Those Fascinating Numbers 249
217 854
the third number n such that (σI (n) + γ(n))/n is an integer (see the number
270).
218 295
the smallest number n which allows the sum
m≤n
1
σ(m)
to exceed 9 (see the
number 129).
218 984
the fourth composite number n such that σ(n + 8) = σ(n) + 8 (see the number
1 615).
219 978
the sixth number which is not a palindrome, but which divides the number
obtained by reversing its digits (see the number 1 089).
223 232
the number n which allows176 the sum G(n) :=
m≤n
1
γ(m)
to exceed 100: here
G(223232) 100.000549.
225 504
the second number n such that β(n)|β(n + 1) and β(n + 1)|β(n + 2), where
β(n) =

p|n
p: here we have 34|408 and 408|2448; the sequence of num-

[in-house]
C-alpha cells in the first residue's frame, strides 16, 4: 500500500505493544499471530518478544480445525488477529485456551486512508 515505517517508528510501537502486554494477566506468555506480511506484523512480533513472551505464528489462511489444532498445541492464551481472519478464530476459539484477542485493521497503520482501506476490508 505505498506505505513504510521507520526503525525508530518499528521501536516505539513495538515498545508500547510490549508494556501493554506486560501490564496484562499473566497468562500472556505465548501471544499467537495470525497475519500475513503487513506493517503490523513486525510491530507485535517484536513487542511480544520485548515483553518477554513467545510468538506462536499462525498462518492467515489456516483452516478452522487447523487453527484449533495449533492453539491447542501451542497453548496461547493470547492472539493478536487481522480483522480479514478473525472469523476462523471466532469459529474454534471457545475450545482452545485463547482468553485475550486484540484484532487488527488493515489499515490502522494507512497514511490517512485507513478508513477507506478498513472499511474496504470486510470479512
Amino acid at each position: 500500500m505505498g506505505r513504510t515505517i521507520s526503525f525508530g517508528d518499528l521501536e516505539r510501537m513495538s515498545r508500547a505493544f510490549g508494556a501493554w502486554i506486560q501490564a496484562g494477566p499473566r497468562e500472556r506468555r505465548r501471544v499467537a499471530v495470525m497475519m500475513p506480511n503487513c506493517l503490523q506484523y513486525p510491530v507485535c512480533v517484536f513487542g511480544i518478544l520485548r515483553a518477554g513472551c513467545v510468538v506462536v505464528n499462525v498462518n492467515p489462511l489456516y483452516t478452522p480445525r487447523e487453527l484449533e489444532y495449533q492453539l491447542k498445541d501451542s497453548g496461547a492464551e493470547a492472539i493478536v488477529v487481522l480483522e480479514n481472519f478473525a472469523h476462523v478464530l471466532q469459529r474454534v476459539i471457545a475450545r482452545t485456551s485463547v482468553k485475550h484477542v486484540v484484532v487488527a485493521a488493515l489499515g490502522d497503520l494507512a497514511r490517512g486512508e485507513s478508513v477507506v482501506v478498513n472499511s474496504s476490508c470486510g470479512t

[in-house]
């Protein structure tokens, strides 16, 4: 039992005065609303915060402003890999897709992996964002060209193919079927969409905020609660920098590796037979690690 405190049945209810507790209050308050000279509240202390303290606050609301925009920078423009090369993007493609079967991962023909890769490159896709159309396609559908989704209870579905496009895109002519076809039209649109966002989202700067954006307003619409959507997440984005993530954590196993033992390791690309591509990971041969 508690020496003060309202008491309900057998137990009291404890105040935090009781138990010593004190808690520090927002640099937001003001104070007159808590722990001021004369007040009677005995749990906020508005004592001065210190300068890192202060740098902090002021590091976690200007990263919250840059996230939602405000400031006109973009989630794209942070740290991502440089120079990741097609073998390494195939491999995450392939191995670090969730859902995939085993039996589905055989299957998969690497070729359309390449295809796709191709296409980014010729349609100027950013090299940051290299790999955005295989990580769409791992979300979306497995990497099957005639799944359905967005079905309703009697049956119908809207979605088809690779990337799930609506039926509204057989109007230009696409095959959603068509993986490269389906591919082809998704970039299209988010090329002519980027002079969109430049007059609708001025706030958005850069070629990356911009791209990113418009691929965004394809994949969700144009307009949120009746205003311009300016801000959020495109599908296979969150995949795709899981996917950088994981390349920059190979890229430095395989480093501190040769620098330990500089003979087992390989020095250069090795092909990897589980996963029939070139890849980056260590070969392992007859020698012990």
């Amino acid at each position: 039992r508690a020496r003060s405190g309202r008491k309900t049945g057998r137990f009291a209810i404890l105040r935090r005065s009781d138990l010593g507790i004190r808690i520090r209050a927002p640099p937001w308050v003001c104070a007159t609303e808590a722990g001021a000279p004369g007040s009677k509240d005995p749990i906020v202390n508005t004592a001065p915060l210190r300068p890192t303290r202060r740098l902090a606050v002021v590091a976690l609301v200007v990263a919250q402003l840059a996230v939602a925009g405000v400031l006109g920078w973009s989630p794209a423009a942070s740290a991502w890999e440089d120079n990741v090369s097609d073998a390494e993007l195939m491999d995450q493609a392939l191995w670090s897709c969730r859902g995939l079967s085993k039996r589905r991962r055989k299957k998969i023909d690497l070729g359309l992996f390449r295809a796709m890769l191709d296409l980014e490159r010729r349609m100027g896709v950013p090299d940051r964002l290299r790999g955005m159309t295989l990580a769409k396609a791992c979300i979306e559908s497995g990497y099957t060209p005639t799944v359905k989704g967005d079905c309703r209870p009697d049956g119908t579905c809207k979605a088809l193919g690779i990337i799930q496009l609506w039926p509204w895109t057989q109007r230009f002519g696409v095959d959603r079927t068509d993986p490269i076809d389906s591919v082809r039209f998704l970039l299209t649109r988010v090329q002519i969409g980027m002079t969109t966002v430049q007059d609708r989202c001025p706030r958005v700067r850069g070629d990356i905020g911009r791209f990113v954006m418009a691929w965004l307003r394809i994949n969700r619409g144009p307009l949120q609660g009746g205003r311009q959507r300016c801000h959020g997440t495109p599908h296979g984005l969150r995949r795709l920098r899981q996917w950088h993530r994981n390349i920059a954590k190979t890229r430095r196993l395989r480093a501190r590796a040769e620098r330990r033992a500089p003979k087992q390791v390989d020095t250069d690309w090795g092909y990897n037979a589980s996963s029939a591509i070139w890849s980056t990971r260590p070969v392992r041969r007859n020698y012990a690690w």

bers satisfying this property begins as follows: 24, 225 504, 944 108, 10 869 375,
11 506 989, 12 792 675, 20 962 395, 25 457 760, 79 509 528, 89 002 914, 89 460 294,
146 767 704, . . .
228 479
the smallest prime factor of the Mersenne number
271
1, whose complete
factorization is given by
271
1 = 228 479 · 48 544 121 · 212 885 833.
176In
1962, N.G. de Bruijn [43] proved that log G(x) 2 2 log x/ log log x as x ∞; in 1965,
W. Schwarz [183] obtained an asymptotic formula for G(x), namely
G(x) = (1 + o(1))
1
21/4


log log x
log x
1/4
Q(x), where Q(x) = min
0σ∞


n=1
1

γ(n)
.
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